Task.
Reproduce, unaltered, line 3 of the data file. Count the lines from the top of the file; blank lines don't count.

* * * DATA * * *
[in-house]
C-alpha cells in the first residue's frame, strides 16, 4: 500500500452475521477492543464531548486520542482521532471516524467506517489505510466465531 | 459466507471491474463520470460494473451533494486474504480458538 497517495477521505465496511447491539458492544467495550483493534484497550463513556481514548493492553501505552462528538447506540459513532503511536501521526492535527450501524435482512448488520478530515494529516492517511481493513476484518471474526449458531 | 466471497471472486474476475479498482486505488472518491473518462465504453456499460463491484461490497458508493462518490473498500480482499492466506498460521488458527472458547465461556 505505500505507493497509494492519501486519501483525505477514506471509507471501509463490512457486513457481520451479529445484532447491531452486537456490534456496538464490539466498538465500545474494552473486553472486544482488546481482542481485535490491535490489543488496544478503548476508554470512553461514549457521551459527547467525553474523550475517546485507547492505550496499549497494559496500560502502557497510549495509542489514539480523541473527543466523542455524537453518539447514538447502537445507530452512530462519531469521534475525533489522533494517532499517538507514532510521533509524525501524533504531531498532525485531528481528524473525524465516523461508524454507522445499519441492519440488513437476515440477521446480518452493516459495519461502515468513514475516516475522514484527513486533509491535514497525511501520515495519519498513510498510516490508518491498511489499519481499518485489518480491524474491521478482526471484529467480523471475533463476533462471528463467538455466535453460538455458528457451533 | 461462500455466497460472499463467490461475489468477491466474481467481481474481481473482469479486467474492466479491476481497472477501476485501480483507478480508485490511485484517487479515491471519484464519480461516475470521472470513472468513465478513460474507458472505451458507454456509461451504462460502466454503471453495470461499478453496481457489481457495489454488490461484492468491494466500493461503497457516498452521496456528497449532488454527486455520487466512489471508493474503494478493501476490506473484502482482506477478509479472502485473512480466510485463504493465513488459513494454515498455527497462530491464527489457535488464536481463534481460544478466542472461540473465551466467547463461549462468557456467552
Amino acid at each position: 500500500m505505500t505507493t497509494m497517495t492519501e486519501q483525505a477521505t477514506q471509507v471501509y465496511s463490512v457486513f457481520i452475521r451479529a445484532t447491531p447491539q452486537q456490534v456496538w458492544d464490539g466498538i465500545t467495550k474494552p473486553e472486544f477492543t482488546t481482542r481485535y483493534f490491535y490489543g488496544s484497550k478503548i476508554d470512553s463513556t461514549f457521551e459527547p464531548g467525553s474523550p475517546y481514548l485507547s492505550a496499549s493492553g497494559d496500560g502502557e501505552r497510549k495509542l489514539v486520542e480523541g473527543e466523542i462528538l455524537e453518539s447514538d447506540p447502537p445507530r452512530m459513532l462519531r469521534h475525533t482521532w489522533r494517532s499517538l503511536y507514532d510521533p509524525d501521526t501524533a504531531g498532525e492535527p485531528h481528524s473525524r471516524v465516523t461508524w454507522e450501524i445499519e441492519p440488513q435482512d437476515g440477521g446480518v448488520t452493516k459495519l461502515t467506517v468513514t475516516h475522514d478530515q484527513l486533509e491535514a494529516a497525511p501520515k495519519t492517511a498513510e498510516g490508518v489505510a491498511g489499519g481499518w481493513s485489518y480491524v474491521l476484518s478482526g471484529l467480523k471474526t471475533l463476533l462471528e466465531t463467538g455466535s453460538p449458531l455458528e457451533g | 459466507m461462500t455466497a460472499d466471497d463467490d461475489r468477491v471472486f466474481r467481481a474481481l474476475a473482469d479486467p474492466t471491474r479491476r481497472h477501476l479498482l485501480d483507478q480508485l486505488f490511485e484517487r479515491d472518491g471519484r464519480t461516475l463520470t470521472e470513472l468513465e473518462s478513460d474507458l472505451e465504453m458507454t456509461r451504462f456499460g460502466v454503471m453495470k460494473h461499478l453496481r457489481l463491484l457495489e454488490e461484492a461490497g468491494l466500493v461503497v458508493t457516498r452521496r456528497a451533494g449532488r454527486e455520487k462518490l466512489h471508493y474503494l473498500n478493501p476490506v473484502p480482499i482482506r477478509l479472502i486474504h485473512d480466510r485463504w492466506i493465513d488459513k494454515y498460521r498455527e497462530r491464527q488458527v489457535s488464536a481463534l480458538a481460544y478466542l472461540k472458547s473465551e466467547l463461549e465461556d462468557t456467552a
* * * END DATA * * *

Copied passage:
Amino acid at each position: 500500500m505505500t505507493t497509494m497517495t492519501e486519501q483525505a477521505t477514506q471509507v471501509y465496511s463490512v457486513f457481520i452475521r451479529a445484532t447491531p447491539q452486537q456490534v456496538w458492544d464490539g466498538i465500545t467495550k474494552p473486553e472486544f477492543t482488546t481482542r481485535y483493534f490491535y490489543g488496544s484497550k478503548i476508554d470512553s463513556t461514549f457521551e459527547p464531548g467525553s474523550p475517546y481514548l485507547s492505550a496499549s493492553g497494559d496500560g502502557e501505552r497510549k495509542l489514539v486520542e480523541g473527543e466523542i462528538l455524537e453518539s447514538d447506540p447502537p445507530r452512530m459513532l462519531r469521534h475525533t482521532w489522533r494517532s499517538l503511536y507514532d510521533p509524525d501521526t501524533a504531531g498532525e492535527p485531528h481528524s473525524r471516524v465516523t461508524w454507522e450501524i445499519e441492519p440488513q435482512d437476515g440477521g446480518v448488520t452493516k459495519l461502515t467506517v468513514t475516516h475522514d478530515q484527513l486533509e491535514a494529516a497525511p501520515k495519519t492517511a498513510e498510516g490508518v489505510a491498511g489499519g481499518w481493513s485489518y480491524v474491521l476484518s478482526g471484529l467480523k471474526t471475533l463476533l462471528e466465531t463467538g455466535s453460538p449458531l455458528e457451533g | 459466507m461462500t455466497a460472499d466471497d463467490d461475489r468477491v471472486f466474481r467481481a474481481l474476475a473482469d479486467p474492466t471491474r479491476r481497472h477501476l479498482l485501480d483507478q480508485l486505488f490511485e484517487r479515491d472518491g471519484r464519480t461516475l463520470t470521472e470513472l468513465e473518462s478513460d474507458l472505451e465504453m458507454t456509461r451504462f456499460g460502466v454503471m453495470k460494473h461499478l453496481r457489481l463491484l457495489e454488490e461484492a461490497g468491494l466500493v461503497v458508493t457516498r452521496r456528497a451533494g449532488r454527486e455520487k462518490l466512489h471508493y474503494l473498500n478493501p476490506v473484502p480482499i482482506r477478509l479472502i486474504h485473512d480466510r485463504w492466506i493465513d488459513k494454515y498460521r498455527e497462530r491464527q488458527v489457535s488464536a481463534l480458538a481460544y478466542l472461540k472458547s473465551e466467547l463461549e465461556d462468557t456467552a